David A. Bainbridge
True Cost Accounting Pioneer
David A. Bainbridge has worked on sustainable resource management since 1969. He is a leader in sustainable business management and reporting, solar heating, natural cooling and ventilation, green building materials, environmental restoration, and community design for sustainable living.
In 1995 he started teaching at Alliant International University where he taught graduate and undergraduate courses in Sustainable Management, Environmental Management Reporting, Sustainable Operations and Production, Sustainable Products and Services, Ethics, Ecopreneurship, Project Management (team-taught), Leadership for the Triple Bottom Line, Ecotourism, Sustainable Resource Management, and Environmental Design. His Ecological Economics course received the highest evaluation possible—a very rare perfect 4 out of 4 score on multiple criteria. He has won awards for teaching, scholarship, and service to the community.
He participated in the First international conference on ecocomposite materials (2001), provided the first economic assessment of nitrogen pollution at the U.S. Society of Ecological Economics Conference (2002), won the American Solar Energy Society Passive Solar Pioneer Award (2004) and helped establish the first firm offering Global Reporting Initiative sustainability report training in the U.S. (2009), co-authored the first International Solar Energy Society passive solar reference guidebook (2009), and helped organize the first North American conference on environmental and sustainability management accounting EMAN (2010).
Learn more about David Bainbridge's professional career at: sustainabilityleader.org
Author of more than 300 articles and reports and many book chapters and books, including:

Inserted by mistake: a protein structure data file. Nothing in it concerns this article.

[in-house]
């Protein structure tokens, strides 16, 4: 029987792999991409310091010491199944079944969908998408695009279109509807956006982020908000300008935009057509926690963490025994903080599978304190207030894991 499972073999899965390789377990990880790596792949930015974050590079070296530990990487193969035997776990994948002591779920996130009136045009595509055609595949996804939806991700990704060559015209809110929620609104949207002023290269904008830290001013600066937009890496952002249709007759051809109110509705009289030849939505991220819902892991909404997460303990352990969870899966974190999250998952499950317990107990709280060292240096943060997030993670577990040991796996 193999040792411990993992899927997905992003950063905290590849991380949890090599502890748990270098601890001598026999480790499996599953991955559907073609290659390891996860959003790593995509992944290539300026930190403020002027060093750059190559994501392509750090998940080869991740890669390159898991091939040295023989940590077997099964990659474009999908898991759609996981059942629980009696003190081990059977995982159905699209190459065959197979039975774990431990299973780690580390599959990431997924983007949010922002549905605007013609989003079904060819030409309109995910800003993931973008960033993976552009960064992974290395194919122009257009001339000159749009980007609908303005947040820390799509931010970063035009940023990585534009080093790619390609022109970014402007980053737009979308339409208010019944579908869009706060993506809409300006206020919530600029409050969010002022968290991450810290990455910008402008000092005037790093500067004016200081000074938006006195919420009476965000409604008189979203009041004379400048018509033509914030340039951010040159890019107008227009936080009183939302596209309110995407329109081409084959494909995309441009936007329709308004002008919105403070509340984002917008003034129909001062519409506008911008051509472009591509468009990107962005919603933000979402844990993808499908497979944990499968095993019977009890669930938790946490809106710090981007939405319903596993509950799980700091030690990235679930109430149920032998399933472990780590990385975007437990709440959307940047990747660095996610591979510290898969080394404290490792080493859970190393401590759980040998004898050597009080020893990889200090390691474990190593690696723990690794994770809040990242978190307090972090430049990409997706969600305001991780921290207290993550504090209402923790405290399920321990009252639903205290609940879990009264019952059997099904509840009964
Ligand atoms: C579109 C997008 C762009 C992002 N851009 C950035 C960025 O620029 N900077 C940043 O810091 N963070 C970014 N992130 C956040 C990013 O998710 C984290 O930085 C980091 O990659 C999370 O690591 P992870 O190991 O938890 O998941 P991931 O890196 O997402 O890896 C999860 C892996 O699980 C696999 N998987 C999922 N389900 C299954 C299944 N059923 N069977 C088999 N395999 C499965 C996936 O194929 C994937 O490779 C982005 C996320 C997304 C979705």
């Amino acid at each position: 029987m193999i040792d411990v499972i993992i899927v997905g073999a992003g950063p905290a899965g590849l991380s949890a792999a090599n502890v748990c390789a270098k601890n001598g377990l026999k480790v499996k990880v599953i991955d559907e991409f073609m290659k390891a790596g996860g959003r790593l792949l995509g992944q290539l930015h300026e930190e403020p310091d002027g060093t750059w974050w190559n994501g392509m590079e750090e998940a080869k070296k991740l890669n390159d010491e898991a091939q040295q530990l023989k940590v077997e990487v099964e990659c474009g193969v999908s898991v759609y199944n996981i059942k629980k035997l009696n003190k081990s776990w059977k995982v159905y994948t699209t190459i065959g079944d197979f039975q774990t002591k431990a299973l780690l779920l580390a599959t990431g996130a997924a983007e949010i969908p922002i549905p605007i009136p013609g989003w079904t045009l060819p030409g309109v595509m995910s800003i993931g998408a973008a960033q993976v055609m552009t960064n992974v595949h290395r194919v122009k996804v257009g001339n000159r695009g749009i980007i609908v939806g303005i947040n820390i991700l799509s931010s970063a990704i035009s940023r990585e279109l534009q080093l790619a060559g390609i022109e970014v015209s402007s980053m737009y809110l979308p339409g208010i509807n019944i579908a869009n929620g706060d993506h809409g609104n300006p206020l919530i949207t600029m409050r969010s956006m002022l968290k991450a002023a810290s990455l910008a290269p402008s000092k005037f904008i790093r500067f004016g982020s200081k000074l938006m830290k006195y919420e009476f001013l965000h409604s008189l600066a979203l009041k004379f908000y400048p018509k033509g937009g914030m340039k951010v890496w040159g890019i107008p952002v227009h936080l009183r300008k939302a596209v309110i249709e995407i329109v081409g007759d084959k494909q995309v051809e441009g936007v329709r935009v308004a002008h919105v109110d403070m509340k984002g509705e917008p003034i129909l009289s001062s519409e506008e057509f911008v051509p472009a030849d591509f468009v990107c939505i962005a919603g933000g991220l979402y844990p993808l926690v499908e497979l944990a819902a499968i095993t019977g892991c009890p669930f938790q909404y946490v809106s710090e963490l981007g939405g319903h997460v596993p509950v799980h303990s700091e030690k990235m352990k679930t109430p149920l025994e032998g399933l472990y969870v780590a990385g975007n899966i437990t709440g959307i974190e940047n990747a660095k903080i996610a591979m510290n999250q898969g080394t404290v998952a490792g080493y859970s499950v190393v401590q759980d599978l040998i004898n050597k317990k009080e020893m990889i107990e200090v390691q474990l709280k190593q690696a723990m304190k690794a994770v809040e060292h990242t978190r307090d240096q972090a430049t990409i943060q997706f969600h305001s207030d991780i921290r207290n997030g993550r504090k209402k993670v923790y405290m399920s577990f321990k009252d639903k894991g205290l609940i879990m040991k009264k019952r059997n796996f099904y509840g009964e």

2020. The Fur War 1765-1840. 2 volumes
2015. Gardening with Less Water. Storey Press. Silver Nautilus Award for sustainability.
2011. with K. Haggard. Passive Solar Architecture. Chelsea Green Publishing. Boston Bookbuilders award for professional book.
2007. A Guide for Desert and Dryland Restoration. Island Press.
2004. Sustainable building as appropriate technology. pp. 55-67, 75-77. In Building Without Borders: Sustainable Construction for the Global Village. Island Press.
1995. with A. Gomez-Pompa, A. Tropical forestry as if people mattered. pp. 408-422. In A. E. Lugo and C. Lowe, eds. Tropical Forests: Management and Ecology.
1994. with B. and A. Steen. The Straw Bale House. Chelsea Green.(best seller)
1991. with S. Mitchell. Sustainable Agriculture for California. University of California, DANR.
1981. The Davis experience. 366–374 In Resettling America. E. Coates, ed. Sierra Club Books.
1979. Village Homes Solar House Designs. Rodale.
1979. with others. Quantitative Land Capability Analysis. USGS Professional Paper #945.
Also by David Bainbridge
In what he calls the most important work of his long career, David A. Bainbridge recounts the sobering history of the exploitation of fur resources on the Pacific Coast. Bainbridge’s exploration of the complex interaction of economics, politics, culture, and ecology provides a remarkable view of this neglected but critical period. The exploration and exploitation of people and the fur-bearing animals of the Pacific coast, from Baja California to the Bering Sea was shaped by the conflicts between Russia, Spain, England, and America. These led to the political boundaries we see today, but with just a few minor changes in events, we might still speak Spanish in California and Russian in the Northwest. The results of this rush for Soft Gold were catastrophic for the people of the First Nations.
The ecological damage was equally catastrophic. Within thirty years of its discovery, the Steller sea cow was extinct. The populations of sea otters, beaver, seals, sea lions, bison, and other species were severely affected by intense hunting efforts.
Bainbridge ties these many themes together in this concise and well-illustrated book.
It offers a lesson for us all. Mistakes in managing human and natural resources are costly, last over generations, and are often irrevocable. He concludes with detailed suggestions for what we each can do to address some of the many problems created by the Fur War. It is up to us!